Right now in the middle of a war-zone there is a Staff Sergeant in the United States Army Infantry, he is most likely doing work that one might consider extremely hazardous, and chances are he'll get shot at at least once today. In Fort Drum New York, there is a Staff Sergeant whose sole job in the army is the ensure that a training area is functional, he will most likely do some paperwork, then go to sleep in his own bed after close of business. Those two individuals despite wildly different jobs get the same base pay. The only difference in pay would be hostile fire pay which is a whopping $225 a month (at leas that's what it was when I was in). They get the same BAH (Basic Allowance for Housing), BAS (Basic Allowance for Subsidies) and get access to the same medical dental and housing benefits. In fact the guy whose in the rear may actually have more opportunity for early advancement than the infantryman that's been deployed 3 or four times.
Which is one of the many reasons why opening the doors to women in Combat Arms doesn't really make any sense. If it were truly about opportunity, you would think that they would offer women careers with MORE opportunity for career development, or possible follow on civilian careers not less. If the move really was about equality don't you think we'd want to open a job that actually has a civilian equivalent? Maybe a Medic, or Police Officer, or a Dentist? But those jobs are already open to women. Indeed pretty much every job that you can actually translate to the civilian world is open to women, so WHY the Combat Arms?
Well it's said that promotion is faster in Combat Arms, specifically the Infantry. This is true, to a point. In the officer ranks you're usually going to move to O-3 (Captain) in roughly 5 years, which is quite speedy, however there the rapid career progression abruptly stops, and from O-4 (Major) on, the competition is so fierce it is often a marvel that officers aren't regularly trying to off one another so they get the desired posting and best OERs (Officer Evaluation Reviews) If your OERs don't make you look like you walk on water, it's a death knell in you career. Even an OER that says you did your job and did it well is not enough to get you promoted. You have to shine, and keep shining, all the way to the day you decide to take off your uniform. There is also one slight detail they never tell you about leadership in the military; at any point an 18-24 year old nowhere near you can screw up, and torpedo your career.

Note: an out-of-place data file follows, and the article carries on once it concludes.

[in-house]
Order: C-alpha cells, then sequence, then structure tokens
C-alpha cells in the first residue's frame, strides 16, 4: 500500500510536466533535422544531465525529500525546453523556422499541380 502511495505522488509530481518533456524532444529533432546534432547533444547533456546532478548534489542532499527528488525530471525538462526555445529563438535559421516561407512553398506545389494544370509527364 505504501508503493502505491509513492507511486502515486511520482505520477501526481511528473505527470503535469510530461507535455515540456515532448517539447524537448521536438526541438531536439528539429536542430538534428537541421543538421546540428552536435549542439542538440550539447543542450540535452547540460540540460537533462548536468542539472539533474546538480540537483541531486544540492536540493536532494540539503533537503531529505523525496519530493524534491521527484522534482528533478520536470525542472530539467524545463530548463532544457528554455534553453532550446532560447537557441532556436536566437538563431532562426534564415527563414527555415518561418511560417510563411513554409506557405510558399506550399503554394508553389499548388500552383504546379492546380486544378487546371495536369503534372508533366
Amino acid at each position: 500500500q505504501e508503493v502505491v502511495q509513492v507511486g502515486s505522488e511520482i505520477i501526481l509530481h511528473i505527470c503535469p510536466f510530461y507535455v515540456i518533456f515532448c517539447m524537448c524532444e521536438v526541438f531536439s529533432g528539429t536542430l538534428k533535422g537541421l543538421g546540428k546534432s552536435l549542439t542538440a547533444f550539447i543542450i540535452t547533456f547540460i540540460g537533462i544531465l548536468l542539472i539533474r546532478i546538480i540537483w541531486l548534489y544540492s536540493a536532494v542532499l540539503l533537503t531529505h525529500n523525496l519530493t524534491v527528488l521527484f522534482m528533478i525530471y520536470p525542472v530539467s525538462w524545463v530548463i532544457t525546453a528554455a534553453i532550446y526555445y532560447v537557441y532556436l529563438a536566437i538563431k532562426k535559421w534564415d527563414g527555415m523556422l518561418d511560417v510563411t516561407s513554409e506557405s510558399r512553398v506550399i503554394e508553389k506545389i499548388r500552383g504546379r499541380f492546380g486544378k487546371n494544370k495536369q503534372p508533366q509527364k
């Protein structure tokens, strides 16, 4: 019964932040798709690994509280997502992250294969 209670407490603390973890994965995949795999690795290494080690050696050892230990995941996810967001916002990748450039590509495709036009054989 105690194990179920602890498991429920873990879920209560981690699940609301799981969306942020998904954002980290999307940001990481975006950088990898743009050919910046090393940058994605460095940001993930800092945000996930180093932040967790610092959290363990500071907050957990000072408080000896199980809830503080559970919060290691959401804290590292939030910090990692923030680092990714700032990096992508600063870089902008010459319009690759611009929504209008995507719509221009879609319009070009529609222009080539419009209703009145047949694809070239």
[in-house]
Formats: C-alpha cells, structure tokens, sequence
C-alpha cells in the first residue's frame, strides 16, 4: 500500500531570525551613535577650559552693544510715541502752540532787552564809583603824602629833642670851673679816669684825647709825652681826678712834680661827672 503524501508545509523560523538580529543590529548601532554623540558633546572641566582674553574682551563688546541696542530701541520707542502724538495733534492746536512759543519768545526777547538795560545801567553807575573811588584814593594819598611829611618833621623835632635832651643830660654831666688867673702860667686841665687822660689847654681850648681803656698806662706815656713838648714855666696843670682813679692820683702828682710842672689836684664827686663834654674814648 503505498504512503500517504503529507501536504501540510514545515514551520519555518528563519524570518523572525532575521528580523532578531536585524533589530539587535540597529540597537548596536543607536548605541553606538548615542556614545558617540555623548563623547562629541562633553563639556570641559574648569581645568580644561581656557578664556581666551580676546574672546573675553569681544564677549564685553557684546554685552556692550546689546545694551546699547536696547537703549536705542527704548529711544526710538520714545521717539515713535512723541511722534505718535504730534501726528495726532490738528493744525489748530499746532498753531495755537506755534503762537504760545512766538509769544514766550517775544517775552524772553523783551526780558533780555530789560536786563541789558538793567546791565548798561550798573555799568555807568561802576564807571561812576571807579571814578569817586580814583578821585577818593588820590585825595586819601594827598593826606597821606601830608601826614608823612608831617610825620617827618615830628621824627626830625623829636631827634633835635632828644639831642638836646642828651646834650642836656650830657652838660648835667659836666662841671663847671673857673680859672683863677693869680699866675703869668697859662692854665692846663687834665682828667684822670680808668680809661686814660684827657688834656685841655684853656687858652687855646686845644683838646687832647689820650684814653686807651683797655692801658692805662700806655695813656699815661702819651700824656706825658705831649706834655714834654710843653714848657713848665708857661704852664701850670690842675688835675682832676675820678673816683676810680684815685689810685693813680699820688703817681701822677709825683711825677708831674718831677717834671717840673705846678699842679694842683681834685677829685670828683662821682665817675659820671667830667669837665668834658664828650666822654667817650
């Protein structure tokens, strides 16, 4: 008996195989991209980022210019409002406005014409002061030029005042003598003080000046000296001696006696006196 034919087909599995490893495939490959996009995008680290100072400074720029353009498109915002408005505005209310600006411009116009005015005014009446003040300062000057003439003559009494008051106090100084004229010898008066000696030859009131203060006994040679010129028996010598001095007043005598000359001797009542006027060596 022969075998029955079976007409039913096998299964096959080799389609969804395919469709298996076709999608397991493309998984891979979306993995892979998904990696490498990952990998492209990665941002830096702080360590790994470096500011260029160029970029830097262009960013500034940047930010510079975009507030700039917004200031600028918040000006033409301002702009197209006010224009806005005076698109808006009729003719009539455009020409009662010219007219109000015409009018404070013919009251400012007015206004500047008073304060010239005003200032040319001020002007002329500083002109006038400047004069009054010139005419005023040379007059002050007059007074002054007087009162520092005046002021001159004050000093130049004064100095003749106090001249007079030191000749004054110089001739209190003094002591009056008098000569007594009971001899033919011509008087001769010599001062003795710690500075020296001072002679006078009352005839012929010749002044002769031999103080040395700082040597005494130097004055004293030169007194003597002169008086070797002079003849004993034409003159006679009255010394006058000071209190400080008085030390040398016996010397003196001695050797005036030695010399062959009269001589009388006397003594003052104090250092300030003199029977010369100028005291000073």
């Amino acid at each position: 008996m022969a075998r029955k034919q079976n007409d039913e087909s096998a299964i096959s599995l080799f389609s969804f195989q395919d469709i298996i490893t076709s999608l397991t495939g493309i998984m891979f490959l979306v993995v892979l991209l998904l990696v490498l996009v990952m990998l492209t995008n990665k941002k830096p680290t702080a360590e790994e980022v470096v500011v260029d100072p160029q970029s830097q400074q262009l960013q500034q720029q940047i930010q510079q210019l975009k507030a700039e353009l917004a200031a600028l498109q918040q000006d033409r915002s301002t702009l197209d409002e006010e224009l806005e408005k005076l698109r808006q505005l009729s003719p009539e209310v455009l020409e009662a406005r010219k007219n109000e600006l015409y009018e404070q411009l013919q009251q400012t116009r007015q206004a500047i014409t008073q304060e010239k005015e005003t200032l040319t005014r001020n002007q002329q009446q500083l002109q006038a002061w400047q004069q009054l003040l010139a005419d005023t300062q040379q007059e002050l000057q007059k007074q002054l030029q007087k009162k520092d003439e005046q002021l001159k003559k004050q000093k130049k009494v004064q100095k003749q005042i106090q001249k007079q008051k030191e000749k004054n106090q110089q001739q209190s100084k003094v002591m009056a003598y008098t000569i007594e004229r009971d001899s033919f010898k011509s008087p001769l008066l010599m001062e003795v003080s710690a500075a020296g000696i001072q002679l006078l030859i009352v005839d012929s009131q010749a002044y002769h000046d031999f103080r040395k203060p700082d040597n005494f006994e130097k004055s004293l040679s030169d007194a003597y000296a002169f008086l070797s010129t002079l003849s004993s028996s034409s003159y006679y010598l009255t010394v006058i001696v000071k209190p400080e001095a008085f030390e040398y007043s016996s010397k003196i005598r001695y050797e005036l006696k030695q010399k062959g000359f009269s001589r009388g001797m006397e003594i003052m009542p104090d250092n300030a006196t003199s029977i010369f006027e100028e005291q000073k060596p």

For a lot of good reasons, the Infantry go to the field a lot. Going to the field looks good on the OER. It looks good that you're training, and units will often face "graded" FTX's (Field Training Exercises), much like a giant practical exam. This matters to much that some commanders, if they could get away with it, would just deploy their unit to training areas and leave them there. But that is just the tip of the iceberg with Combat Arms, because there is one, obvious, but painful secret to Combat Arms, at some point, even if you do everything correctly, you will have to order someone to their death. A leader's job in the military is not to kill the enemy, but rather to manuver the troops to the correct position so that they can kill the enemy. To do that you will have to knowingly trip ambushes, send patrols into areas you know the enemy is strong, sometimes even make the call to deny MEDEVAC because the situation is too hot.